I note with regret Michelle Obama’s announcement this week that her husband the president, to her evident relief, has kicked his cigarette habit. No details were forthcoming—how he managed to stop smoking, just how serious his habit might have been, and so on—but in the present age, none were necessary. Smoking, especially smoking cigarettes, is now a social pathology far worse than any number of sexual transgressions. Barack Obama’s nicotine habit was a source of distress and embarrassment to friends and admirers.
Smoking is injurious to one’s well being, of course, and few presidents have advertised their addiction to tobacco. When a photographer entered the White House to take a picture of William McKinley, the president quickly put out his ubiquitous cigar: “The young men of this country,” he explained, “must not see their president smoking!” But it is not at all clear that Obama’s onetime habit was especially fearsome: At a reported four or five cigarettes a day, it probably did not put his health in imminent jeopardy—either for cancer or emphysema—and Obama himself has testified that tension tended to prompt him to light up. Is it altogether wise to deny the president a cherished source of comfort in times of stress? Is it better to drink—impairing judgment and destroying brain cells—in the Oval Office than to smoke?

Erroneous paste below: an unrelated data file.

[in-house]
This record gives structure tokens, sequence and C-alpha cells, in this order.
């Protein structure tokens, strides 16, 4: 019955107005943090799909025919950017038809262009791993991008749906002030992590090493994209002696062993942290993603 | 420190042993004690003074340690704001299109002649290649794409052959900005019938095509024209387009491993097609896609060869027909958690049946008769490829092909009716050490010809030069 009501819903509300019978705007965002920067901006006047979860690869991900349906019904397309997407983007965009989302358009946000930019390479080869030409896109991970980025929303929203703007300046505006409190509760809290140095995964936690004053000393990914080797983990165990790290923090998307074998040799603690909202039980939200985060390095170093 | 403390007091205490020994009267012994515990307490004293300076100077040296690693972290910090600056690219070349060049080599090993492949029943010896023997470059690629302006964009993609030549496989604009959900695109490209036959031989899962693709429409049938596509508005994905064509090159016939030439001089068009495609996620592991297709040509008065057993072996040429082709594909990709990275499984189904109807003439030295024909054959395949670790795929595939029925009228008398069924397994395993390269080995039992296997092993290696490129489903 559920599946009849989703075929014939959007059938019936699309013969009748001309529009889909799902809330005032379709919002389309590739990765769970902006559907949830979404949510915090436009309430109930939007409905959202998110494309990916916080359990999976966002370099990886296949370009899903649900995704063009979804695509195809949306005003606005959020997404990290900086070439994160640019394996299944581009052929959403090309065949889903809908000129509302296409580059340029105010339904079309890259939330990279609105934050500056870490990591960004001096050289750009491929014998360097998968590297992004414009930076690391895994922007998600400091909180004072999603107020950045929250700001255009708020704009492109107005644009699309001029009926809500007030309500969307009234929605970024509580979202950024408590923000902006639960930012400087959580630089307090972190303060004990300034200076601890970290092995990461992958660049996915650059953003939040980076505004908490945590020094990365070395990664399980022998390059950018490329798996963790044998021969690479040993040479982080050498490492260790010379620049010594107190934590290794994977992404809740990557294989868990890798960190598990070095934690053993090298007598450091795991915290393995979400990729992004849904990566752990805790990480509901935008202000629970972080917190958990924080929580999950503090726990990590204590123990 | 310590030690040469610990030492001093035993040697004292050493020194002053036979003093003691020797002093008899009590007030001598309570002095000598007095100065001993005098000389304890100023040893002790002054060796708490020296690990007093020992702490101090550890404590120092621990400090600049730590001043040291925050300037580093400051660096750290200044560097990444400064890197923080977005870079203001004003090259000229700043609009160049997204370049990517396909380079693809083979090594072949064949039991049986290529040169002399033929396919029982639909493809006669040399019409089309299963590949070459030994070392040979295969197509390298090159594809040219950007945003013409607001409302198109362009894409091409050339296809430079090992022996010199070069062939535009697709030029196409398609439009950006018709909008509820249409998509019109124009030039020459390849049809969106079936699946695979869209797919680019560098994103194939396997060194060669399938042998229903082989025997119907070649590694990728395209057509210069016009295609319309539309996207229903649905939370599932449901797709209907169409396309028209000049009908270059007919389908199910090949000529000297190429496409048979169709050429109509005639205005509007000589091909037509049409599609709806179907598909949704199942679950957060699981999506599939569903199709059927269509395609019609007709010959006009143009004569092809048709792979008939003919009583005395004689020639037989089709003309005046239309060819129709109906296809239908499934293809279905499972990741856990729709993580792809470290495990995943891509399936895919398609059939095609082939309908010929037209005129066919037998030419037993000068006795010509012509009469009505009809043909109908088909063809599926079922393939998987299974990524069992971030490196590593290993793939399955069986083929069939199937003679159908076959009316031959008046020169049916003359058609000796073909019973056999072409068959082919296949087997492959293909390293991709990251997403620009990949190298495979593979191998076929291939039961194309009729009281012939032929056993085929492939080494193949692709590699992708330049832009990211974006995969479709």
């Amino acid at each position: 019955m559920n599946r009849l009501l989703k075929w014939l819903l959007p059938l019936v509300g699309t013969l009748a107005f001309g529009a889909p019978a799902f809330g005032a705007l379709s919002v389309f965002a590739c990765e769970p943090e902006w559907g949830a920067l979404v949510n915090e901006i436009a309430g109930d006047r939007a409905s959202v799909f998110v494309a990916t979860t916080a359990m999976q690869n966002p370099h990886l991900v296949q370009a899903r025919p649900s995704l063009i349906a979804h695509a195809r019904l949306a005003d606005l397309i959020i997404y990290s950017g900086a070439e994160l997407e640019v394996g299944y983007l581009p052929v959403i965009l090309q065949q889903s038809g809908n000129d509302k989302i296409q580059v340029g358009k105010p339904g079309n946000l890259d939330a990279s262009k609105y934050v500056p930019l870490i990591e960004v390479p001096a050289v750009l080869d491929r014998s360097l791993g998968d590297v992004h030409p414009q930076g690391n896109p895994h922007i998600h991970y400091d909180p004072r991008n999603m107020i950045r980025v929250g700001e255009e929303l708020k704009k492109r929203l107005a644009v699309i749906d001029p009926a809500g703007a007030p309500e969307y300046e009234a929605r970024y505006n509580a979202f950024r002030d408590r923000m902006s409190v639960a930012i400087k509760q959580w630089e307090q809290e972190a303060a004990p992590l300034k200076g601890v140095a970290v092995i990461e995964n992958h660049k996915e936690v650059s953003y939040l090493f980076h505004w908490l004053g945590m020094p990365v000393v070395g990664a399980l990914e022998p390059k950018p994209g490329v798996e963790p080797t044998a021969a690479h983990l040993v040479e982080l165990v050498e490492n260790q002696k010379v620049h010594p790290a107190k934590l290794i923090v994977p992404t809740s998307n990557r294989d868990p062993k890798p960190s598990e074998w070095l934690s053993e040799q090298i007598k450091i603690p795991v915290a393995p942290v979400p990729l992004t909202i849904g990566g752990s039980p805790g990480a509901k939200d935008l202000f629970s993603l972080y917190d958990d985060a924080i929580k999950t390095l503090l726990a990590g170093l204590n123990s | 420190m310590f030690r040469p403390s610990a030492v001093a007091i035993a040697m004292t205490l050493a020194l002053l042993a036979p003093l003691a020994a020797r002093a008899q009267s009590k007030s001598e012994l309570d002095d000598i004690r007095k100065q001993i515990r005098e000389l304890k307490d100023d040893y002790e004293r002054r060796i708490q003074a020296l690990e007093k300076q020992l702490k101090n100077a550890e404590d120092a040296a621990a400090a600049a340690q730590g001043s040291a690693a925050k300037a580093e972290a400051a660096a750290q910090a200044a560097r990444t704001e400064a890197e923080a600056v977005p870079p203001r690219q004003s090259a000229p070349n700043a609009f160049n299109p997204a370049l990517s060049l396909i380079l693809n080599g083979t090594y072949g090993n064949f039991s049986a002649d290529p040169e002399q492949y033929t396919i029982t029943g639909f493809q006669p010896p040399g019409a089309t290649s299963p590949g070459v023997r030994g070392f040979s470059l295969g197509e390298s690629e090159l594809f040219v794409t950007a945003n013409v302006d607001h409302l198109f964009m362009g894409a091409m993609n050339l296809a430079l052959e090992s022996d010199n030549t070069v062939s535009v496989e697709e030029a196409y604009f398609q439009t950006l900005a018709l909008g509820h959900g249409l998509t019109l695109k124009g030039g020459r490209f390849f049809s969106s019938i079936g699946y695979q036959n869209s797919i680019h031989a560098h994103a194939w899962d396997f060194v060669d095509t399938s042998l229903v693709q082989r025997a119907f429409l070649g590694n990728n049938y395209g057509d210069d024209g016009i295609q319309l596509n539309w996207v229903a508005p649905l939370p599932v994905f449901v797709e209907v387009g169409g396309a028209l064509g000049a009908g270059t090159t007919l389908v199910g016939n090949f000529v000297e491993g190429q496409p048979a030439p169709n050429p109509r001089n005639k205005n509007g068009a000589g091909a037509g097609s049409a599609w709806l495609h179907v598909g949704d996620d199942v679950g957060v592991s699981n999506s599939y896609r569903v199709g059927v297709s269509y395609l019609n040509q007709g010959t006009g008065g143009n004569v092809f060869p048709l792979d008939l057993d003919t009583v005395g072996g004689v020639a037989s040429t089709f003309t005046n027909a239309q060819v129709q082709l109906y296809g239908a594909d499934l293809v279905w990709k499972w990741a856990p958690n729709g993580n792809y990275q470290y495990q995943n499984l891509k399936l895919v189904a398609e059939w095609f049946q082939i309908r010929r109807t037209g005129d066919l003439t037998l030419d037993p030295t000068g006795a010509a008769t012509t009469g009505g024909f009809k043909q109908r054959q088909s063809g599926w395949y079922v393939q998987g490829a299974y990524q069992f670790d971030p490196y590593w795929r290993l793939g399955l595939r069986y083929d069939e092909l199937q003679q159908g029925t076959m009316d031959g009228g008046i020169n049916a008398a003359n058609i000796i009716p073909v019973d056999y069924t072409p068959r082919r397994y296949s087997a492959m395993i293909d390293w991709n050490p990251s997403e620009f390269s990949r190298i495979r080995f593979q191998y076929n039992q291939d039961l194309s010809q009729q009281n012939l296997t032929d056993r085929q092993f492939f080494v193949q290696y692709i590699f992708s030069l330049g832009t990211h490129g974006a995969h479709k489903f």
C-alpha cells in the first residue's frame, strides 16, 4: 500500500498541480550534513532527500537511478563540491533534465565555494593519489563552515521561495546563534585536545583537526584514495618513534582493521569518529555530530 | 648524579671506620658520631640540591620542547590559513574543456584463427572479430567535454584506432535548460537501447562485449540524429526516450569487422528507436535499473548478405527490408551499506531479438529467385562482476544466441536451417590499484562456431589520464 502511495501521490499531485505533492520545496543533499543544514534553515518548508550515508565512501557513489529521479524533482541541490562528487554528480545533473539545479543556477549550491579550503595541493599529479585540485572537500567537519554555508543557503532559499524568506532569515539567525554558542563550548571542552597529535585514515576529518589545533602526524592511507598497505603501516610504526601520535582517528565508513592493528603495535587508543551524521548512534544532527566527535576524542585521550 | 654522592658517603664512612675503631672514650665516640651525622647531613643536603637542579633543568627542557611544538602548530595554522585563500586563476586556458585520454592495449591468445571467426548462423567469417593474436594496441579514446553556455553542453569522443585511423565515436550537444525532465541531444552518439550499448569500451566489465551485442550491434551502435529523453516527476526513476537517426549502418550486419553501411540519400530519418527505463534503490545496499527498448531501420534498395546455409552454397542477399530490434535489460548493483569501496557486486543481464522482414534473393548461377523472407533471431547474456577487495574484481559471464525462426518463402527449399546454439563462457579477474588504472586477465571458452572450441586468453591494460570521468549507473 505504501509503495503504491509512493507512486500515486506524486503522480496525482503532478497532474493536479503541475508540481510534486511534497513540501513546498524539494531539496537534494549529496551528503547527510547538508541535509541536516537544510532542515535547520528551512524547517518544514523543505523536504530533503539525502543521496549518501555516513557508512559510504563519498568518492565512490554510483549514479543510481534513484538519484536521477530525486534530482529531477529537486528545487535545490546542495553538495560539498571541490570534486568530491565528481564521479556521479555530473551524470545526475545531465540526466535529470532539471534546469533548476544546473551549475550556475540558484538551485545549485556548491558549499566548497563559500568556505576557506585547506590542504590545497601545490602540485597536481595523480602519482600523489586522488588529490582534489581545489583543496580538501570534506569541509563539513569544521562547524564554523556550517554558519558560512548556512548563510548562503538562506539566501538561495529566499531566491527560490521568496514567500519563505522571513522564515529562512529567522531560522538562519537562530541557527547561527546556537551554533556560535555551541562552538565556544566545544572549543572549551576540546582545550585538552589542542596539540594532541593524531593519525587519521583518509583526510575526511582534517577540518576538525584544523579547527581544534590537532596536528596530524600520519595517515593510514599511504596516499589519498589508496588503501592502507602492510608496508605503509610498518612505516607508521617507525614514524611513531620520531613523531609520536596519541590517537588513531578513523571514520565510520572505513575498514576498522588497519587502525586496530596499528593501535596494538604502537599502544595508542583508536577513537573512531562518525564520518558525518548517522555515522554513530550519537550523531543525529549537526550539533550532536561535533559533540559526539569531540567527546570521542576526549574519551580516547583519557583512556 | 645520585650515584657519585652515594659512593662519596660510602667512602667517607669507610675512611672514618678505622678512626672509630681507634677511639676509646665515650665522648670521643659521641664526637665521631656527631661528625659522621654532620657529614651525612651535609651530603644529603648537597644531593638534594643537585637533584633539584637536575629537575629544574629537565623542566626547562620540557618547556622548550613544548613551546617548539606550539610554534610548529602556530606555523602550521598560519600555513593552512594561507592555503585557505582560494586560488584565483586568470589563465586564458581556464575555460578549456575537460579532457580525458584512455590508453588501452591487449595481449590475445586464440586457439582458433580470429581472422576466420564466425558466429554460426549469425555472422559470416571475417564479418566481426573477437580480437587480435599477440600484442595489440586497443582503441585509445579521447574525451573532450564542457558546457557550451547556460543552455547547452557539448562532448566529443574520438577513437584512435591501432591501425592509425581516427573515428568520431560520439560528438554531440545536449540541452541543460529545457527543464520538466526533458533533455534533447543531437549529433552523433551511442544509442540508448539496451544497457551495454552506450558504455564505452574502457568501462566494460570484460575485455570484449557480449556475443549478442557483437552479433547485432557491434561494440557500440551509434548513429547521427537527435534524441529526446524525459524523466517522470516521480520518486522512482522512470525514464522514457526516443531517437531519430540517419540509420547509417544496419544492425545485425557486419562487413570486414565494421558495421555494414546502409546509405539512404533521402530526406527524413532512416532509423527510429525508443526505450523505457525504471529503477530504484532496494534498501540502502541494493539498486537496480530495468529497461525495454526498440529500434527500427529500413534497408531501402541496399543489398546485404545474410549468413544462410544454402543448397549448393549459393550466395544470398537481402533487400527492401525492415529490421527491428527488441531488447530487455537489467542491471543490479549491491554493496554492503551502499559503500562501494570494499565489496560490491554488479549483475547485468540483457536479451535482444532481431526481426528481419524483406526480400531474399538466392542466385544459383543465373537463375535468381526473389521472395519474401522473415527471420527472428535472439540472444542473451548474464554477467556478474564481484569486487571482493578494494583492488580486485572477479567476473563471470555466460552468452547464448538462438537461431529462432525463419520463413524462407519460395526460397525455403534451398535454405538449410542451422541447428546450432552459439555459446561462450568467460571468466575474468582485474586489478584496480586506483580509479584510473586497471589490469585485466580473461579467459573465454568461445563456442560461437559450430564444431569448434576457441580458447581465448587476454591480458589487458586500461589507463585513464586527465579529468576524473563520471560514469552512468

The presidency has a tendency to circumscribe the holders of the office, both literally and figuratively. Prisoners of protocol and oppressive security precautions, there is very little privacy or spontaneity in presidents’ lives, and they seem visibly to shrink, turn gray, and lose vitality. If you look at a photograph of Jimmy Carter in 1977 he will be sporting a wallpaper suit, tousled pompadour, and goofy smile; look at him again in 1980 and he will be encased in a dark suit, starched shirt, and red tie, and his anguished expression will match his slicked-down hair. At the beginning of his brief tenure in office, Gerald Ford could often be seen smoking a pipe, but not at the end. John F. Kennedy and Bill Clinton were fond (in private) of cigars.
To be sure, two presidents’ lives—Lyndon Johnson and Dwight Eisenhower—were probably shortened by their cigarette habits, and Franklin Roosevelt’s cardiac symptoms could not have been eased by his fondness for unfiltered Camels. But as I have said, Obama’s consumption of tobacco seems to have been microscopic by comparison with, say, Ike’s four-pack-a-day habit; and there is every indication that the president, in his 50th year, is in excellent health. The image of FDR, with insouciant aplomb, waving his cigarette holder for all to see did him no political harm, and might even have contributed to his personal popularity. Obama, who has acquired an unenviable reputation for coldness, even pomposity, might well benefit from being photographed with the occasional cigarette in hand—a human being instead of a robotic politician.